first_imgThe second annual ‘Connecting the Wild Atlantic Way’ marketing conference hosted by Donegal County Council in association with Donegal Tourism Ltd takes place today.The event, which will be held in Letterkenny, the National Tidy Towns Winner for 2015, is almost booked out.This year’s Conference, at the Clanree Hotel, is themed around ‘Your Business, Developing Networks and Reaching Customers’.During the conference businesses will learn how to use simple and cost effective marketing techniques and tips on topics such as bundling and internationalisation from a panel of guest speakers ranging from tour operators to travel bloggers to leading travel experts. SpeakersSpeakers lined up for the event include Brian Harte of Tourism Ireland, Deirdre McGlone of Harvey’s Point, Online Strategist Darragh Doyle, Kathrin Chambers, Digital Manager at Fáilte Ireland and Stephen Cotter, General Manager at CIE Tours International.The final speaker for the day will be acclaimed travel writer Fionn Davenport of the Irish Times.County Manager Seamus NeelyCEO of Donegal County Council and Chairman of Donegal Tourism Seamus Neely said ‘This conference will provide a valuable resource to all members of the tourism trade in Donegal. “As the Wild Atlantic Way and social media are ever evolving it’s important for tourism businesses to keep on top of these trends and maximise opportunities for attracting new visitors to the county”.MAJOR TOURISM CONFERENCE IN DONEGAL TODAY was last modified: October 8th, 2015 by StephenShare this:Click to share on Facebook (Opens in new window)Click to share on Twitter (Opens in new window)Click to share on LinkedIn (Opens in new window)Click to share on Reddit (Opens in new window)Click to share on Pocket (Opens in new window)Click to share on Telegram (Opens in new window)Click to share on WhatsApp (Opens in new window)Click to share on Skype (Opens in new window)Click to print (Opens in new window) Tags:conferenceletterkennyWild Atlantic Waylast_img read more

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Migration Program under fire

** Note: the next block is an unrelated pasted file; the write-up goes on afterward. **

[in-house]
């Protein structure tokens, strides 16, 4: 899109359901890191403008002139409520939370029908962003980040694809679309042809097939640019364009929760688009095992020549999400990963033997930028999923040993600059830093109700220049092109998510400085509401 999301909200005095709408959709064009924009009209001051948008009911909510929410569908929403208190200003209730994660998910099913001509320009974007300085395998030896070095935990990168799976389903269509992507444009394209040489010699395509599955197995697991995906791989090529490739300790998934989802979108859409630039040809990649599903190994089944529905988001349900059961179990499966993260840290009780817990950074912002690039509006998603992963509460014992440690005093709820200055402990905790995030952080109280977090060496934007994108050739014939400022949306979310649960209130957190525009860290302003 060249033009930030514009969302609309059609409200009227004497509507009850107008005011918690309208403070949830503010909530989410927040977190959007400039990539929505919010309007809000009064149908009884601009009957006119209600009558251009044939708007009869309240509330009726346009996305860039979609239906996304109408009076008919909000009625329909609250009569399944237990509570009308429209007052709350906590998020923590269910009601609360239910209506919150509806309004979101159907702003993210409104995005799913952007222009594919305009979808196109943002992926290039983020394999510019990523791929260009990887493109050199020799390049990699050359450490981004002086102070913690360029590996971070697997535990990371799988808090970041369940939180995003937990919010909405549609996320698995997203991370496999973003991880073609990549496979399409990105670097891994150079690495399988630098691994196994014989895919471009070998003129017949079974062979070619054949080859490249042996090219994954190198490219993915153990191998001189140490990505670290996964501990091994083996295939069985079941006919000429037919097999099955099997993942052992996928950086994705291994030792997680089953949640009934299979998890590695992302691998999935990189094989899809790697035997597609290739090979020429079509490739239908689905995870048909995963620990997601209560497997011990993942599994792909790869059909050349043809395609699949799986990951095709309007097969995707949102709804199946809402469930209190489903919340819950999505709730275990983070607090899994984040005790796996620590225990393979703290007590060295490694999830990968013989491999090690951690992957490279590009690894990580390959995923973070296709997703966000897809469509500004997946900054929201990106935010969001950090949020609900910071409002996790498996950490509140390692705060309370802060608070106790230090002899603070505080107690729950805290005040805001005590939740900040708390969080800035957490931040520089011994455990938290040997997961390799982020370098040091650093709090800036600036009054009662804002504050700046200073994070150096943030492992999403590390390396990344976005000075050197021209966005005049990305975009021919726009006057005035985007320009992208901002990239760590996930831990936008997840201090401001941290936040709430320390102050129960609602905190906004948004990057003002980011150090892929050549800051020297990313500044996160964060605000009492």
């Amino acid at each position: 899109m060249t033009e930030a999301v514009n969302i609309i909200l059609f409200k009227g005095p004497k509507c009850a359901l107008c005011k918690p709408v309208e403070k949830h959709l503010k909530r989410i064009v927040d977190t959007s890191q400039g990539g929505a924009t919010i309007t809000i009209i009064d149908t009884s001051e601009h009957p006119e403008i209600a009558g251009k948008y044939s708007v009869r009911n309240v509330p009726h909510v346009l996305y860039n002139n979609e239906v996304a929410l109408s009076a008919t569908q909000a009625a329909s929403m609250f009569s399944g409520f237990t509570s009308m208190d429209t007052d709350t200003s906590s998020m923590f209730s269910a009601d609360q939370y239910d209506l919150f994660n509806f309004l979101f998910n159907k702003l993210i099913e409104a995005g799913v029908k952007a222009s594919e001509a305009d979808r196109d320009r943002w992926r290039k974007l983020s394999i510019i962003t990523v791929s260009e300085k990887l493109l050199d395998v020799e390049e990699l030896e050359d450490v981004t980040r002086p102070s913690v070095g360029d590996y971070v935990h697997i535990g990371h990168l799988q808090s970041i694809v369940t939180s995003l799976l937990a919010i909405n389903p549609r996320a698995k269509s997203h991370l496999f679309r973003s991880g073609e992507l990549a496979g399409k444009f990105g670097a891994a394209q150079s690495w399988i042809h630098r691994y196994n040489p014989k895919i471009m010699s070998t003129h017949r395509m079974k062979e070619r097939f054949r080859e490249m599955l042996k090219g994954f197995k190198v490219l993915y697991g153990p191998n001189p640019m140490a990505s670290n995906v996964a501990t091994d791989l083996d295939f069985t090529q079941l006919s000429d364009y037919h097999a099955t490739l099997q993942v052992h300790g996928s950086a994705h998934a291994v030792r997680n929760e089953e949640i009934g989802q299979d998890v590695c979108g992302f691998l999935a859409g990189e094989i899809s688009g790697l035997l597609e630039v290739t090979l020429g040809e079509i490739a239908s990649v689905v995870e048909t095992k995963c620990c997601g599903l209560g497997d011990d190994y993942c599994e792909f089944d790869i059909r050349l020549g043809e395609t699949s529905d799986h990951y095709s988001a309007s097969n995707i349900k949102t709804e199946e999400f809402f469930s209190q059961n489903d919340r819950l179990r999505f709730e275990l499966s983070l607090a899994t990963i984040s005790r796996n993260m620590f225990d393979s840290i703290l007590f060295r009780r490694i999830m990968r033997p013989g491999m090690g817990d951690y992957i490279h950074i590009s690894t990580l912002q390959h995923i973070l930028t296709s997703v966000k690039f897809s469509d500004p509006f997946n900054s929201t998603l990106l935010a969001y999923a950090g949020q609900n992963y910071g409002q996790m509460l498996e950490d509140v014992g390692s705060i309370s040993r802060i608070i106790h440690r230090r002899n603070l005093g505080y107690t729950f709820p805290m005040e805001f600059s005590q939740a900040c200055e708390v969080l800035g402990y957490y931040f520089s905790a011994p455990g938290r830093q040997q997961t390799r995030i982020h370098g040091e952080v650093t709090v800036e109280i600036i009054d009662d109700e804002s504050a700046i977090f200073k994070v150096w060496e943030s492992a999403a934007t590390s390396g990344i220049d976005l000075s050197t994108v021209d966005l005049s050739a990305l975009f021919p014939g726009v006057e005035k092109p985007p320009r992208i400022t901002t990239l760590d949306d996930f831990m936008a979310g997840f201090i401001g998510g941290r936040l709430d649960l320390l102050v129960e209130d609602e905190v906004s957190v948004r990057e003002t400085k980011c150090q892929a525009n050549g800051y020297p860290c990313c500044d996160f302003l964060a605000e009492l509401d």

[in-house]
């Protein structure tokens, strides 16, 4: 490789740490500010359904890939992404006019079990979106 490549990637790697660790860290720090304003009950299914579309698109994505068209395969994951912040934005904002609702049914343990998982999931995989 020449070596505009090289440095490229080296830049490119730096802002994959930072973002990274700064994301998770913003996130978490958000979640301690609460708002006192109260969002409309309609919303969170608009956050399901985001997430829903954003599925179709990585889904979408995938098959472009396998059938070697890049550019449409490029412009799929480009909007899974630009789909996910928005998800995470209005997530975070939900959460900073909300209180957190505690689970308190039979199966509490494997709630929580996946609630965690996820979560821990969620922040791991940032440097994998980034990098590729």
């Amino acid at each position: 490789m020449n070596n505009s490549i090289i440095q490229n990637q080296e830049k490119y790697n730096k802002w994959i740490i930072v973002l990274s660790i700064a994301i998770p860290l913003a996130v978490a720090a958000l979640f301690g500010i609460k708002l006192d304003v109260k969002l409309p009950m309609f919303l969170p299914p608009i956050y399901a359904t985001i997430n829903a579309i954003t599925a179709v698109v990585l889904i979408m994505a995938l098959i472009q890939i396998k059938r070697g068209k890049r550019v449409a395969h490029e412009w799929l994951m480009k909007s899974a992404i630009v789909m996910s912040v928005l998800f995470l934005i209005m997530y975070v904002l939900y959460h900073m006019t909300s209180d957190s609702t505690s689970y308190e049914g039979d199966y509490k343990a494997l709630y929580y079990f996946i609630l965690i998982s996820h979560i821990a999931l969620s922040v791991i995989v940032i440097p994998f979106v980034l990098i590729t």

first_imgA new report warns that the Gillard government’s Skilled Migration Program is based on incorrect assumptions, is out-of-date and requires major reform to implement its objectives. The report produced by the Centre for Population and Urban Research (CPUR) at Monash University coincides with the row over the granting of temporary visas to 1700 foreign workers as part of an Enterprise Migration Agreement (EMA) approved by the government for Hancock Prospecting’s Roy Hill iron ore mine in WA. The Roy Hill mine is expected to be the first of dozens of projects for which EMAs are approved, allowing Australian companies to import skilled and semi-skilled foreign labour on temporary 457 visas. Following union pressure last week the Gillard government announced a ‘jobs board’ to give Australian workers information about jobs available in the mining sector. With the Skilled Migration Program in the limelight, the CPUR’s latest report entitled ‘The 2012-13 immigration program: record numbers, city-bound’ sends a message that the government’s planning on migration matters is seriously awry. The Program, set to increase the total number of migrants in 2012-13 to 190,000, has the purported aim of delivering skilled migrants to the resources industries, but the reality, says the CPUR, is that outside EMAs, none of the skilled permanent entry or temporary visa categories target such migrants. Founding Director of the CPUR Bob Birrell – one of the authors of the report told Neos Kosmos: “Employers can sponsor migrants regardless of the industry, occupation or location of their workplace. “The result is that just over half of the migrants currently being visaed are locating in Sydney and Melbourne, rather than in the resource industry states.” “Domestic Australian workers can expect increased competition for jobs from migrants at a time when there is little growth in employment in either Sydney or Melbourne,” said Mr Birrell. The Labor Government plans to increase the permanent entry migration program to 204,000 (including humanitarian migrants) in 2012-13, a decision which is consistent with the Government’s stance since it came to power in late 2007. The CPUR report concludes that the Program is based on two assumptions, one of which is fundamentally incorrect. “One is that the minerals boom will require a huge increase in skilled workers who must be drawn in part from migration. The other is that, as a consequence of the resources boom, the rest of the Australian economy will surge, generating a nation-wide shortage of skilled workers. The first of these assumptions is correct, but not the second,” says the report. “DIAC’s skilled visas are structured on the assumption that there are nation-wide shortages of skilled workers and that employers everywhere should be allowed to sponsor 457s and permanent migrants in any skilled occupation, industry or location in Australia.” As a result, says Bob Birrell “most of the migrants in the record-high intake planned will end up in East coast cities, particularly Sydney and Melbourne and will add to the stresses of Australian workers struggling to find work in a weak labour market. “The Government’s Migration Program is out-of-date. It is now part of the problem. The new circumstances require a smaller and better targeted intake, which delivers scarce skills to the industries and locations which really need them.” Facebook Twitter: @NeosKosmos Instagramlast_img read more